Subject: Re: [xsl] Things that make you go Hmmmm!|
From: Ihe Onwuka <ihe.onwuka@xxxxxxxxx>
Date: Fri, 28 Mar 2014 20:55:34 +0000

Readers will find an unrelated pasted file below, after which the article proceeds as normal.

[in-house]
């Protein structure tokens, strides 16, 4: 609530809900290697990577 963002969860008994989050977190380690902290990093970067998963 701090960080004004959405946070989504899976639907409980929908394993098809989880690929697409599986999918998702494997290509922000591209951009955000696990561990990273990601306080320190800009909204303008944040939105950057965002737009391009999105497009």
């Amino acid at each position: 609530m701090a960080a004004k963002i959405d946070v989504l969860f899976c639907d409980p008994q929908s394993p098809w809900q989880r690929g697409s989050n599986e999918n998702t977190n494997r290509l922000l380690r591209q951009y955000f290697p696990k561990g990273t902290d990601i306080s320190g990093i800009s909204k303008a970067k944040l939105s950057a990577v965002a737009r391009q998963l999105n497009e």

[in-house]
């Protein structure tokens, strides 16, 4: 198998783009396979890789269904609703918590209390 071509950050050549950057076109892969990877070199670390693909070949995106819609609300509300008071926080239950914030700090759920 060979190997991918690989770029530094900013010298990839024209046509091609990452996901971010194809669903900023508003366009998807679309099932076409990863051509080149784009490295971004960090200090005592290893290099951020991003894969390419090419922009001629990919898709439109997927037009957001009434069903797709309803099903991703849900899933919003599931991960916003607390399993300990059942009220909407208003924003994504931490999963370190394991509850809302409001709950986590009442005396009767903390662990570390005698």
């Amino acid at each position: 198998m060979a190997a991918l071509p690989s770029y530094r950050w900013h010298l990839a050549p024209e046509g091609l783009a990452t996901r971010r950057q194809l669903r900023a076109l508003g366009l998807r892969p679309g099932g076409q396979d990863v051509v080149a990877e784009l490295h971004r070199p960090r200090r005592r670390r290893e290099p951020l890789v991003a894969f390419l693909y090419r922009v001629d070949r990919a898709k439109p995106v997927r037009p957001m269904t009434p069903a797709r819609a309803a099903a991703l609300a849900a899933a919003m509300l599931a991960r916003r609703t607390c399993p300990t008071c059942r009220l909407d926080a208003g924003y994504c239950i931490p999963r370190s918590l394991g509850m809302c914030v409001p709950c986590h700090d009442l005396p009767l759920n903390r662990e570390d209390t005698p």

On Fri, Mar 28, 2014 at 8:34 PM, Michael Kay <mike@xxxxxxxxxxxx> wrote: > > On 28 Mar 2014, at 19:47, Ihe Onwuka <ihe.onwuka@xxxxxxxxx> wrote: > >> the question was why the select attribute appears on xsl:copy in xslt 3.0 only. >> > > You've been asking a lot of such questions recently, and if you're interested, then you would probably find it rewarding to study the process by which these decisions are made and the language evolves. There is far too little study in our profession of the social processes that cause our systems to evolve in the way that they do. Most of the discussions that take place are purely anecdotal (often descending to "the guy who designed this must have been an idiot"), and very few researchers have made a serious and scholarly attempt to understand the way things actually happen. The fact is, some of the brightest people in the business get involved in language design, but they don't always make good choices. There are many reasons for that, for example they perceive the requirements incorrectly, they imagine the skills of the target user base differently, and so on. The most important factor is that there is usually tension between different designers with different perspectives making compromises to accommodate each other and reach agreement. Another factor is that (despite the "bicycle shed syndrome") there is a tendency for committees to focus on the big and difficult problems and sometimes neglect low-hanging fruit. Another is that the design process does not include enough feedback; by the time people start reporting their usability experiences, the decisions are difficult to change. And of course a very big factor is that many decisions, once made, are extremely difficult to change. > I made many of the same observations albeit less eloquently a few days ago. http://www.biglist.com/cgi-bin/wilma/wilma_hiliter/xsl-list@xxxxxxxxxxxxxxxxx h.com/201403/msg00237.html?line=47#hilite First of all I was satisfied with the first answer I got. I commented further was because I realised you perceived the question in a totally different way than I asked it. >. Clearly this shows that the use case for it is not very strong, but my philosophy is that orthogonality in design is more important than having a use case for everything, I agree 100% and that is exactly why I was surprised. My expectations align with the orthogonality principle. That explains my expectations for apply-templates, apply-imports and next-match. There is not a use case for printing an empty string. Should you should throw an error if somebody tries to do it? > >and I managed to persuade my colleagues (who don't always share the same philosophy) to fill this gap. > Well that explains it then. I think the orthogonality principle is a natural default for a functional programming language and I can't think of a good reason to depart from that. That is a consequence of the limitations of my knowledge and background. If I heard the reasons for the contrary philosophy I'm sure they too would have merit, it would then become a matter of personal taste which one would prefer.